A story – a tale, a narrative, an account, an anecdote.
A short story – a tale, a fable, a novella, a parable.
I love to read short stories. My all time favorites are:
The Necklace- Guy de Maupassant
The Lady With The Pet Dog- Anton Chekhov
The Daring Young Man On The Flying Trapeze- William Saroyan
A Clean Well Lighted Place- Ernest Hemingway
The Happy Prince- Oscar Wilde
Maupassant and Chekhov are perhaps the greatest short story writers of them all. Paul Roche called them the twin pillars of the short story.
The short story is many things but first and foremost it is just a story with a beginning, a middle and an end. The premise of any short story is one line that contains three things, character, conflict, resolution. Someone once said that the biggest mistake is to believe that the short story is a condensed novel. In the words of Andre Dubus:
“A novel is about an entire world but a short story is about one thing.”
A short story must be as compact as possible- characters reduced to the minimum; situation, time, and action all concentrated and clean-cut. A short story tells what happened to the characters who are involved, over a chronological period of time.
“Any fiction should be a story. In any story there are three elements: persons, a situation, and the fact that in the end something has changed. If nothing has changed, it isn’t a story.” Malcolm Cowley
Every short story no matter how good or how bad should have some sort of message that can be summed up in one simple sentence. You cannot have a story where nothing happens, just as you cannot have a story with no characters in it.
As my writing instructor would say; “It is not what you say that makes a good story but how you say it. In order to do that you have to do that you have to do three things- Stop! Look! Listen!”
In order to be able to observe you have to have a certain outlook towards everything around you. You must be prepared to think and experience things differently. You must not only look at things with a writer’s eye, but also develop a certain attitude- a writer’s attitude. As Freud says:
“Art hallucinates Ego mastery.”
You must make the best of every situation you find yourself in. You must turn everything life throws in your face into an opportunity to create good fiction. On this topic I would like to share a story that I read long ago, that of John Howard Griffin- ‘From Boy To Writer In One Night’.
“I was a student living in a tiny attic room in Tours, France. It was a winter afternoon and I was huddled before a small stove reading an announcement about Kirsten Flagstad’s coming Paris performance in Tristan and Isolde. It was to be a single gala appearance and a friend had told me that this was something I shouldn’t miss. I got out my savings and began to figure. If I went third-class, and bought the cheapest ticket I had just enough to go: but not enough to buy a meal or get a room. Going to Paris would mean a night under a bridge or in a doorway and a day without food. I had never done anything like this. I was far from adventurous then; I was a studious scientist. The whole idea horrified me. But I knew if I didn’t go, I might regret it all my life. I decided to go.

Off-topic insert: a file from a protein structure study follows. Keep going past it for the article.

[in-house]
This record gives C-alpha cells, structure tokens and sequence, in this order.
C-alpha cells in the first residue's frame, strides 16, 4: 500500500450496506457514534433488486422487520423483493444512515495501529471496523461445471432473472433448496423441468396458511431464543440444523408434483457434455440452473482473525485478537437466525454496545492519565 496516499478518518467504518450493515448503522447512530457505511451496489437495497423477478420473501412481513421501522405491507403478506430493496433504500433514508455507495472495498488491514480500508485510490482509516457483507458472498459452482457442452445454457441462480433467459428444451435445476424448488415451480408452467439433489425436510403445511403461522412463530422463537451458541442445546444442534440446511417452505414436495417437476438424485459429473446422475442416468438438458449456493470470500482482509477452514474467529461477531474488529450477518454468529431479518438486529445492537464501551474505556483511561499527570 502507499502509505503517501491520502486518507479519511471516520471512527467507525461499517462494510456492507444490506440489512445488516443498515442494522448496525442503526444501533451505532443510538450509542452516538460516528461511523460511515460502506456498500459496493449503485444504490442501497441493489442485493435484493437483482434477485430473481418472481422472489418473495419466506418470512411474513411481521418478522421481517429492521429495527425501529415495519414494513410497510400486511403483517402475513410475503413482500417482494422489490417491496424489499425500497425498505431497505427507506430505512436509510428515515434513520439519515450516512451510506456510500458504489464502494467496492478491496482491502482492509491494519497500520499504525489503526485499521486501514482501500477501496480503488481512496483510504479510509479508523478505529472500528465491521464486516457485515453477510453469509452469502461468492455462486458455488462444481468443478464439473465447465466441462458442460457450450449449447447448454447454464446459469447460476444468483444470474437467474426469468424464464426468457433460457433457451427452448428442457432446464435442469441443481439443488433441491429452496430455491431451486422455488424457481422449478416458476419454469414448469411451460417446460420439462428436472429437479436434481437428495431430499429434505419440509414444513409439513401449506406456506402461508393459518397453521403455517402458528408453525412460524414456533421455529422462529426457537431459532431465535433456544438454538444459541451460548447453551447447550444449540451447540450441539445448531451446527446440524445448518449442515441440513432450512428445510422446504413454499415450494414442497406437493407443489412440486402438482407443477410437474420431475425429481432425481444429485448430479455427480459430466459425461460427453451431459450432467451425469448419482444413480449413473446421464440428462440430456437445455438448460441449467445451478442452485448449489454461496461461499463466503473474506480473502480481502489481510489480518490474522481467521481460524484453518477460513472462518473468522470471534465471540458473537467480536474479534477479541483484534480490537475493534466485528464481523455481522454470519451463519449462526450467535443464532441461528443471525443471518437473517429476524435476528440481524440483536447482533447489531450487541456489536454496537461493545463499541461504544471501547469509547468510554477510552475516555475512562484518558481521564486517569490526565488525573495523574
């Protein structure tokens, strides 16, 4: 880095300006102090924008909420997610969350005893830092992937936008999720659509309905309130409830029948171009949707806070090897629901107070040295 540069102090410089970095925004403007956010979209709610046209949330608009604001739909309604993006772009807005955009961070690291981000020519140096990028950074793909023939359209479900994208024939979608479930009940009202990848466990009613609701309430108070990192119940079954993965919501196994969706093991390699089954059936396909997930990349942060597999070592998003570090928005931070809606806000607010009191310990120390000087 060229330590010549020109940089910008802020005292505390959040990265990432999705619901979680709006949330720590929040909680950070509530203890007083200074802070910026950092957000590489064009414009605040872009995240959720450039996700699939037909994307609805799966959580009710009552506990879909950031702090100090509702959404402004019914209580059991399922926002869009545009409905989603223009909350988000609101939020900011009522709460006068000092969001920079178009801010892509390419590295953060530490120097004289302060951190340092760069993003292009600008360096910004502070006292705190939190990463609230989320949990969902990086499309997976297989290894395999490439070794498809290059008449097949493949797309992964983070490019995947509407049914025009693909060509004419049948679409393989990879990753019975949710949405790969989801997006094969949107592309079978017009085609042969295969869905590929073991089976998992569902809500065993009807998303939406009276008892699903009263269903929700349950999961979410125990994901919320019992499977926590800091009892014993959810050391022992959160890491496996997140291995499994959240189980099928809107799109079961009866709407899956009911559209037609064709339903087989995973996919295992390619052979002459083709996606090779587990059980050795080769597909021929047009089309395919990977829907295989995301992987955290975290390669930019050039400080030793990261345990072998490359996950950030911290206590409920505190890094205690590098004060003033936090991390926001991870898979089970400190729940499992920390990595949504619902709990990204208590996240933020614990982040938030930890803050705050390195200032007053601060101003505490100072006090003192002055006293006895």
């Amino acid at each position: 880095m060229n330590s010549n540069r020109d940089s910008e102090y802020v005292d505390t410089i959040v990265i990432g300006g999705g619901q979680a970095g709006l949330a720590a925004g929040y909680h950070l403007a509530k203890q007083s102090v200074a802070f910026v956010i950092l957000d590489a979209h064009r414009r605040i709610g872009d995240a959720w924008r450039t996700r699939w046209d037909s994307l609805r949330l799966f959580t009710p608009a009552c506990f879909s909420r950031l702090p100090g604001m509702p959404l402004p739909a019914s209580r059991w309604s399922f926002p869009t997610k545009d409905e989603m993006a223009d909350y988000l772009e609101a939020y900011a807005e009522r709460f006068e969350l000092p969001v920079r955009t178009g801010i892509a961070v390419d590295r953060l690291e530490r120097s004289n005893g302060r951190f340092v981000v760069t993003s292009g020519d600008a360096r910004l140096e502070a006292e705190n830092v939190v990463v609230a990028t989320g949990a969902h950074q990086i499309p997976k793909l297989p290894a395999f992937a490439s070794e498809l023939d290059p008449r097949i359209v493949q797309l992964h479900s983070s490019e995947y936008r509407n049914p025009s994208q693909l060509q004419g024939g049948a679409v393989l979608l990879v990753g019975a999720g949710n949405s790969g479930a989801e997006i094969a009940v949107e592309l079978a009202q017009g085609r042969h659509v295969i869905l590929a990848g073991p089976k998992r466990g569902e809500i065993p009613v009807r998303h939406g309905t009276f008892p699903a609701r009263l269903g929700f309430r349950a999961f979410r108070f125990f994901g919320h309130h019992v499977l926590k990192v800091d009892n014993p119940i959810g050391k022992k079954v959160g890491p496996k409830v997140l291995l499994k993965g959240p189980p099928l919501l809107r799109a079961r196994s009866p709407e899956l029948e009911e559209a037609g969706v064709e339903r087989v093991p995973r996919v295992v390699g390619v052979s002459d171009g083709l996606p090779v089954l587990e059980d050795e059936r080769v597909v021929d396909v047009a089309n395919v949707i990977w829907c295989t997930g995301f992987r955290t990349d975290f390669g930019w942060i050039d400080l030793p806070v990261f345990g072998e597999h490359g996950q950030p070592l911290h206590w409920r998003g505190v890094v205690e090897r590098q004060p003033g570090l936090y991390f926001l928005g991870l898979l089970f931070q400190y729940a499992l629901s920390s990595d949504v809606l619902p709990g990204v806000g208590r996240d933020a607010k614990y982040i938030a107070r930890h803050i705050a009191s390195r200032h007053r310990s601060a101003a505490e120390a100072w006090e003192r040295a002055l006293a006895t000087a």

After the opera, which was magnificent, I faced a cold and night in a strange city with nothing in my pocket except a return ticket to Tours. I was hungry and cold and had no idea where to turn. I began walking and looking for some place to shelter me from the weather.
When I was to give up, I saw a chestnut vendor folding up his roasting-stand for the night. I went up to him and asked where a man “without a sou” could sleep. He told me of a place called the Cour de Rohan, a thirteenth century sector across the river from Notre Dame. He explained that the old quarters were for the poor, that the doors were never closed, and that I could probably sleep under the stairwell without being disturbed.
He gave me a sack of hot chestnuts to warm my hands and we walked together to the narrow passageway leading onto the cour.
“Enter any of the doors,” he said, and left. I tried a couple of the doors which were so low I had to stoop to look in. The air inside was fetid. At the third door, I decided they would all smell the same, so I entered and felt for the stairway. I walked around behind it and forced myself to stretch out on the grimy flagstone floor.
For a time I was acutely aware of my discomfort, of the hardness and filth of the floor, of the chill that crept in under my clothes. I was desolate, lonely and somewhat frightened. The opera was forgotten; I was totally absorbed in my misery.
But slowly, another feeling aroused me from my self-preoccupation. It occurred to me that all of this was interesting, I began to detach myself from my discomfort, and as I did so, I realized that that this was an experience worth having- or rather, one that would someday be worth having had.”